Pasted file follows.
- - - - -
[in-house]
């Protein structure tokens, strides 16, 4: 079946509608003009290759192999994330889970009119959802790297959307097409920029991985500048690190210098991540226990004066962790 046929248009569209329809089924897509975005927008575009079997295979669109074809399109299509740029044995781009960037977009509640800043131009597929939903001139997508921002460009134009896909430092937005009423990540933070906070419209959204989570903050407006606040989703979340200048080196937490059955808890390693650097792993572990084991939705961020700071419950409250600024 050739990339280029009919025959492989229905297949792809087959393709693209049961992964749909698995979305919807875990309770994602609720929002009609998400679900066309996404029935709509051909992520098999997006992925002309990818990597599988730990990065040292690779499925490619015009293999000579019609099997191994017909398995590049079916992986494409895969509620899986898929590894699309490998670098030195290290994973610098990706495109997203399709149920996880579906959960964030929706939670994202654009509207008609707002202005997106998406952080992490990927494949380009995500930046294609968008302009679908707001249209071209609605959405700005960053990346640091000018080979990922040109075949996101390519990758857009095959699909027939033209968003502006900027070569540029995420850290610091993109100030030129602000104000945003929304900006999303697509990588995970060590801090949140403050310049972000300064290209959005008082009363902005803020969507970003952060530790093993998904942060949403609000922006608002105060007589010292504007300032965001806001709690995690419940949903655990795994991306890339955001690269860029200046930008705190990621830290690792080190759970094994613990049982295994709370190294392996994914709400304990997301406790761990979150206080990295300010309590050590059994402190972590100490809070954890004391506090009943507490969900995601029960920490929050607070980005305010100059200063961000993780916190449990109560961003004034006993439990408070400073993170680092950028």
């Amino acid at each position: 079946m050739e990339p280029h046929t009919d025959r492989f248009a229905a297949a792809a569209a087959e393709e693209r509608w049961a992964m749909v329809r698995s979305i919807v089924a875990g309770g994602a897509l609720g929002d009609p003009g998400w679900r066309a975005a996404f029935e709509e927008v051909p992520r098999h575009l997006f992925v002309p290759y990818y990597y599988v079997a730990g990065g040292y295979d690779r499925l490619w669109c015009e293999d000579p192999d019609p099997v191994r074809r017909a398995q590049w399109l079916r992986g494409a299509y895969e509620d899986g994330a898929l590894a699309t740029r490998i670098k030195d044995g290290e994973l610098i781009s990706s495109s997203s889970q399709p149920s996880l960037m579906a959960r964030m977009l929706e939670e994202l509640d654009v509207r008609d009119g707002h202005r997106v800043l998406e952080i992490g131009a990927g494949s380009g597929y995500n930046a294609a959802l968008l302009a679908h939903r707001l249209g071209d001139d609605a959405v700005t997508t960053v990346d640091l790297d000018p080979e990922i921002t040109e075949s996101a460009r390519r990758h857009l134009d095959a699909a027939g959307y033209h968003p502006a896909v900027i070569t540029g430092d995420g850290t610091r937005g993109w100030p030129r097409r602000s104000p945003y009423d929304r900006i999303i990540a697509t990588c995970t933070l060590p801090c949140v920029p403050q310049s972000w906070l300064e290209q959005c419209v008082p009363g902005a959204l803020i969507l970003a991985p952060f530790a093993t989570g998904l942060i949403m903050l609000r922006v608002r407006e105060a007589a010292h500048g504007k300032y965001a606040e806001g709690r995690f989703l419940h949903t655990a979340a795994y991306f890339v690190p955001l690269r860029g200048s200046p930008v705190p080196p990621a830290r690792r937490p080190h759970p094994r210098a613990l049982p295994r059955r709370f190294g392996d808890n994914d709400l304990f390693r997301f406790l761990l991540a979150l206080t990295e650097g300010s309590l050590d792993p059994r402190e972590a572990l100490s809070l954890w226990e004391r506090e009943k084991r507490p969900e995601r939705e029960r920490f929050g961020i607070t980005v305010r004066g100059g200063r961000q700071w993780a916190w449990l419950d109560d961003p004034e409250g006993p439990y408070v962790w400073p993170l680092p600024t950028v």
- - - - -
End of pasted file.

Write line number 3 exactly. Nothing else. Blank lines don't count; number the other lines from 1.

């Amino acid at each position: 079946m050739e990339p280029h046929t009919d025959r492989f248009a229905a297949a792809a569209a087959e393709e693209r509608w049961a992964m749909v329809r698995s979305i919807v089924a875990g309770g994602a897509l609720g929002d009609p003009g998400w679900r066309a975005a996404f029935e709509e927008v051909p992520r098999h575009l997006f992925v002309p290759y990818y990597y599988v079997a730990g990065g040292y295979d690779r499925l490619w669109c015009e293999d000579p192999d019609p099997v191994r074809r017909a398995q590049w399109l079916r992986g494409a299509y895969e509620d899986g994330a898929l590894a699309t740029r490998i670098k030195d044995g290290e994973l610098i781009s990706s495109s997203s889970q399709p149920s996880l960037m579906a959960r964030m977009l929706e939670e994202l509640d654009v509207r008609d009119g707002h202005r997106v800043l998406e952080i992490g131009a990927g494949s380009g597929y995500n930046a294609a959802l968008l302009a679908h939903r707001l249209g071209d001139d609605a959405v700005t997508t960053v990346d640091l790297d000018p080979e990922i921002t040109e075949s996101a460009r390519r990758h857009l134009d095959a699909a027939g959307y033209h968003p502006a896909v900027i070569t540029g430092d995420g850290t610091r937005g993109w100030p030129r097409r602000s104000p945003y009423d929304r900006i999303i990540a697509t990588c995970t933070l060590p801090c949140v920029p403050q310049s972000w906070l300064e290209q959005c419209v008082p009363g902005a959204l803020i969507l970003a991985p952060f530790a093993t989570g998904l942060i949403m903050l609000r922006v608002r407006e105060a007589a010292h500048g504007k300032y965001a606040e806001g709690r995690f989703l419940h949903t655990a979340a795994y991306f890339v690190p955001l690269r860029g200048s200046p930008v705190p080196p990621a830290r690792r937490p080190h759970p094994r210098a613990l049982p295994r059955r709370f190294g392996d808890n994914d709400l304990f390693r997301f406790l761990l991540a979150l206080t990295e650097g300010s309590l050590d792993p059994r402190e972590a572990l100490s809070l954890w226990e004391r506090e009943k084991r507490p969900e995601r939705e029960r920490f929050g961020i607070t980005v305010r004066g100059g200063r961000q700071w993780a916190w449990l419950d109560d961003p004034e409250g006993p439990y408070v962790w400073p993170l680092p600024t950028v």